by Jill Sockman

I’ve been wanting to write about this topic for awhile now. I’ve even started the entry a few times, but have never gotten much further than “Hey! Do you think we can all just give each other a break?” and left it at that. About a month ago, Carrington and I were having a little brainstorming session on my living room floor and when this topic came up she said, “that would be a good newsletter idea!” at which point I committed myself that this would be the month. So, thick is the irony, and so very appropriate that I was on the receiving end of this advice just this morning…

We’ve all been there. You’re in a store, at a restaurant or some other public space when a friend’s child acts up. Even in the ugliest scenario, at worst, the parent becomes flustered, frustrated or embarrassed. But I don’t believe I’ve ever seen one storm out of the room. Or shout about how selfish the child is behaving (even if it’s true.) Or made the event the central focus of the day. In general, the adult behaves like an adult in good form: deals with the situation at hand in the best possible way and then turns to the onlookers with a “Wow, Lucy’s really tired” or “I think Bobby needs a snack.” Extra patience is offered for the struggle that it is to be a child. Quarter is given for imperfect behavior. While we automatically give it to kids, how good it would be to offer it to each other a bit more, too.

If you think this doesn’t apply to you, consider your day-to-day interactions with your partner, co-workers, friends and family. How often are you instantly defensive or offended by a comment you could instead take on board in a constructive way that serves you, if given a moment and a slight change of perspective? How frequently do you get into a twist over a text message or e-mail you’ve deemed feisty instead of either receiving it in the best possible way, or lightly concluding that, like Bobby, the sender must have missed snack time, and let it go? Do you regularly jump to a negative conclusion instead of a positive one? Interpret what could have been a benign misspeak or misstep as a gross insult? And what’s more, do you then let it go and move on, or do you carry the negativity with you for the minutes, hours or days that follow?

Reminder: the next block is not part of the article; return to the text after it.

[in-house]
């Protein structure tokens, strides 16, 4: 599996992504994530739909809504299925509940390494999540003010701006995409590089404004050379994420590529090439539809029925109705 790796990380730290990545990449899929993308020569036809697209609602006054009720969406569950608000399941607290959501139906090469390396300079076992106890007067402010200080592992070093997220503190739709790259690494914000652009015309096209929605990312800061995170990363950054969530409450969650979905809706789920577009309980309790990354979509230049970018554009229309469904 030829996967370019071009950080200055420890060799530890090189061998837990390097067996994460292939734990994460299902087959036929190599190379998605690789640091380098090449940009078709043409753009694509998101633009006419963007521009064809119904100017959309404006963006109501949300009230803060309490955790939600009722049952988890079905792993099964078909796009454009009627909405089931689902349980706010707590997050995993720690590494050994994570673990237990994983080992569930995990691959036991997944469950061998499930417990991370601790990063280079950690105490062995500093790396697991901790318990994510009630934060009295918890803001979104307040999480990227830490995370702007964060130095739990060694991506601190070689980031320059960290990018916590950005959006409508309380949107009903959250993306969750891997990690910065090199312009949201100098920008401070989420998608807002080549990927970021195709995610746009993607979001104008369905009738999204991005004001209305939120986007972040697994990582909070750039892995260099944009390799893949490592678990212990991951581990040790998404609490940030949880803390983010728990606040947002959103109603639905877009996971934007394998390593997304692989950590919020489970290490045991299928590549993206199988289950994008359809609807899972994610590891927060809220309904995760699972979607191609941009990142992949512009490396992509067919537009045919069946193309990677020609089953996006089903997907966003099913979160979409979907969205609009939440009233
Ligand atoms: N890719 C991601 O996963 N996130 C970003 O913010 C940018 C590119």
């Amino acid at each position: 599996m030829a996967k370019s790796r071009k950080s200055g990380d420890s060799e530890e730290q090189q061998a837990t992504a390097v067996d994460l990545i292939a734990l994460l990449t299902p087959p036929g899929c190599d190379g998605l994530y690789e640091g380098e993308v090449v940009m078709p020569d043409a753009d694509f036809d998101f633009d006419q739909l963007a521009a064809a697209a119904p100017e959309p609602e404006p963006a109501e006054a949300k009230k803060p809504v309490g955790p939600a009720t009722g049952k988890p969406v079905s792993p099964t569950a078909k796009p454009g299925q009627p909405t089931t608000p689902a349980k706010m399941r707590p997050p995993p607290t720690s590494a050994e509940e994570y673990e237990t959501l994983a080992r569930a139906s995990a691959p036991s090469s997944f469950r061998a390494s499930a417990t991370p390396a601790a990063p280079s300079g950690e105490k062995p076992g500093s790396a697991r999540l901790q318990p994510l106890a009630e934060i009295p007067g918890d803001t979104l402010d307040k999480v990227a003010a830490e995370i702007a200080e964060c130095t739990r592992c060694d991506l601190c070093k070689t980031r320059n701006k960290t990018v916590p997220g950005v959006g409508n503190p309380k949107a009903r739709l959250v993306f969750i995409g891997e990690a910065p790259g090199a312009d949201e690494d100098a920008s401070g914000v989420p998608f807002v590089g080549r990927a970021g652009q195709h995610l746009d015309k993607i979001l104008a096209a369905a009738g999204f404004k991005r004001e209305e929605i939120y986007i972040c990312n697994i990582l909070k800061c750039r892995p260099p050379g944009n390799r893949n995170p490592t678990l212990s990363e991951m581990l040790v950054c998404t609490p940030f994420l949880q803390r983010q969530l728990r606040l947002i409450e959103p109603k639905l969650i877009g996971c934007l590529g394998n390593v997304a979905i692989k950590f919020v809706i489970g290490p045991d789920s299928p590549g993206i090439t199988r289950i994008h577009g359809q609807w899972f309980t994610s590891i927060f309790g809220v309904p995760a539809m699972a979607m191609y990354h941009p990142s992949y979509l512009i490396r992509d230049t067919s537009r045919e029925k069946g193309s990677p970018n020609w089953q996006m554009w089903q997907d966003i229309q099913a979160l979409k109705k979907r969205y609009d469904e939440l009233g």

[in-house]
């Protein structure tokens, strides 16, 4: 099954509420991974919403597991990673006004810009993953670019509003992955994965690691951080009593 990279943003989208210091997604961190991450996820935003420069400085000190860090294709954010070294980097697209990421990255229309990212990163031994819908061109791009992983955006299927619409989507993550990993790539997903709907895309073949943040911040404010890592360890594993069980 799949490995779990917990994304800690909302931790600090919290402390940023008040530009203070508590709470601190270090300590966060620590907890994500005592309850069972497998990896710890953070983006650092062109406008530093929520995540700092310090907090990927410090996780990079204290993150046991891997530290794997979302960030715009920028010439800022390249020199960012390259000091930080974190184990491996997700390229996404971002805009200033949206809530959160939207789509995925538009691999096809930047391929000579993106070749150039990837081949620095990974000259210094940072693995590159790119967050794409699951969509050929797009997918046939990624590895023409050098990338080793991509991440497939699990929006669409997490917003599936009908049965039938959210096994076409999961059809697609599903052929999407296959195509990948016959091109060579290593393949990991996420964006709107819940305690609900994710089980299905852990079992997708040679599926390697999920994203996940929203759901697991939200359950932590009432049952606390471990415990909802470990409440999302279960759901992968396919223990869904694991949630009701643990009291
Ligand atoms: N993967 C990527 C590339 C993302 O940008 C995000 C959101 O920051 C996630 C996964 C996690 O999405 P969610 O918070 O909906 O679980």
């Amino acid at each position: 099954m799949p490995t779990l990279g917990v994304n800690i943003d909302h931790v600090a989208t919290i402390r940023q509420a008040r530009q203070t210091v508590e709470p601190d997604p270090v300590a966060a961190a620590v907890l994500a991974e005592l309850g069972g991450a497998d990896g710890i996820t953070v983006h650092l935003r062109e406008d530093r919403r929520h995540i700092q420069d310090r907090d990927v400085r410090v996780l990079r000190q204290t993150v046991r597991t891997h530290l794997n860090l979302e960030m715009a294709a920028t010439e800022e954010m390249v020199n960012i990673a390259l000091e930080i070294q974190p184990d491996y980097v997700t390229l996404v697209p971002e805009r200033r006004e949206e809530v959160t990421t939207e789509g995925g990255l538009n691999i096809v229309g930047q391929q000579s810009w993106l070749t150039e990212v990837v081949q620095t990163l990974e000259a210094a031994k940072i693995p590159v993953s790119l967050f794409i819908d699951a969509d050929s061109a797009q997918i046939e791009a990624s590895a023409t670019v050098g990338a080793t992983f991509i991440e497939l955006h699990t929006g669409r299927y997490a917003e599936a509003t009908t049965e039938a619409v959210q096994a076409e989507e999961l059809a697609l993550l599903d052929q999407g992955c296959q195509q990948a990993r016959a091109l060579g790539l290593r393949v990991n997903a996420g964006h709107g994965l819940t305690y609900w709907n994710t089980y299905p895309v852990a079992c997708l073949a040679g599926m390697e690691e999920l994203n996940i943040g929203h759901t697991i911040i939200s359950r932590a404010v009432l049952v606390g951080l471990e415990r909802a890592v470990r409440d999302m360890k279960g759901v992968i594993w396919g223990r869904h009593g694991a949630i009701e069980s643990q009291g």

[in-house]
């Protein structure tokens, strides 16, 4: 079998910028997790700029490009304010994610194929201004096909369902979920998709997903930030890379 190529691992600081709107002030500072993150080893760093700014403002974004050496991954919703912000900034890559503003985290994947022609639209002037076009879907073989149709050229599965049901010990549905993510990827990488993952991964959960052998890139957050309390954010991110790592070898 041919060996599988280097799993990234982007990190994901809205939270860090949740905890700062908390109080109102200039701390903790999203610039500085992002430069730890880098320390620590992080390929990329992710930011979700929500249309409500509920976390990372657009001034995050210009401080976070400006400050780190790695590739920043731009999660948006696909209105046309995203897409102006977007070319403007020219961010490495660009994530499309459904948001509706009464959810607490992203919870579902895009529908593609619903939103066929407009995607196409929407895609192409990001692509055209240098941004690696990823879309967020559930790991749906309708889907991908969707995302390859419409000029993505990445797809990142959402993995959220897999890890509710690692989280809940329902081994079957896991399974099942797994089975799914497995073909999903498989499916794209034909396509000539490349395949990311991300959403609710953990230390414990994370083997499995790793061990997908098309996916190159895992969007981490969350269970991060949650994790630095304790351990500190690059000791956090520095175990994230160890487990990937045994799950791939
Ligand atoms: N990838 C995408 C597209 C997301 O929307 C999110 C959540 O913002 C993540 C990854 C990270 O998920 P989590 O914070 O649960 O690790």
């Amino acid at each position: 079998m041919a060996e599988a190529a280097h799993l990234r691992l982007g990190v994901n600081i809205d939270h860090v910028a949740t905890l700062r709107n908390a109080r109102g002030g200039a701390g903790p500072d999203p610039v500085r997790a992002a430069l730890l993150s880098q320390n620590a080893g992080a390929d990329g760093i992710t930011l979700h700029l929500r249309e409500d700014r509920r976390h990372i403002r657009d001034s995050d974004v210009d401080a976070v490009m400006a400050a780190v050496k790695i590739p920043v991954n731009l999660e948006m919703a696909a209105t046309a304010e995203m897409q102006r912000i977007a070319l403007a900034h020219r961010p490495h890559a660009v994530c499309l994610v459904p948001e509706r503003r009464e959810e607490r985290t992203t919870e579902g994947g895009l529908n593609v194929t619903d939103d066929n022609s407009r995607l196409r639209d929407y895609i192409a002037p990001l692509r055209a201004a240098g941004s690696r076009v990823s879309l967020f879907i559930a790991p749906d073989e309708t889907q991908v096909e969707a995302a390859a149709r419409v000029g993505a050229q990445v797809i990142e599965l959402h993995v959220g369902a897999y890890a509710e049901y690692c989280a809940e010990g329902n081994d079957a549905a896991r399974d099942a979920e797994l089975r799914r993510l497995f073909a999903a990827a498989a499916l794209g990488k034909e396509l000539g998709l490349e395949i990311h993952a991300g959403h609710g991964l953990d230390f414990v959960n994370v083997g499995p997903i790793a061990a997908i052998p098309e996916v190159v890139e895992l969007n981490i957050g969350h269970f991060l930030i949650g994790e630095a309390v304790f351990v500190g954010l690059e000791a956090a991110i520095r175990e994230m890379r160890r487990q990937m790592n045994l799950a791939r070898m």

We are living in a time of divisiveness. In every interaction we are either adding to that sense of separation or fostering connectivity and the safety of common ground. I’m asking you (and myself!) to find more opportunities to reach across the aisle, across the border and across the street to be a friend instead of an adversary. To choose the search for points of connection and intersection rather than difference; understanding instead of misunderstanding; acceptance in place of rejection.

With our every response, we have the opportunity to create better relationships and a better future. So, the next time you catch yourself about to fall into negative reactivity, can you try a different course of action? Can you pledge to offer those around you the benefit of the doubt instead of jumping to the worst possible conclusion? Might you pause a bit longer so you can respond instead of react and simply let a few more things go? A little more patience, a little more quarter.

It’s not easy, and is decidedly a work in progress.┬áBut the truth is that no matter what age you are, it’s hard to be a human in this beautiful, messy world. Give someone a break today. (And that means you, too.)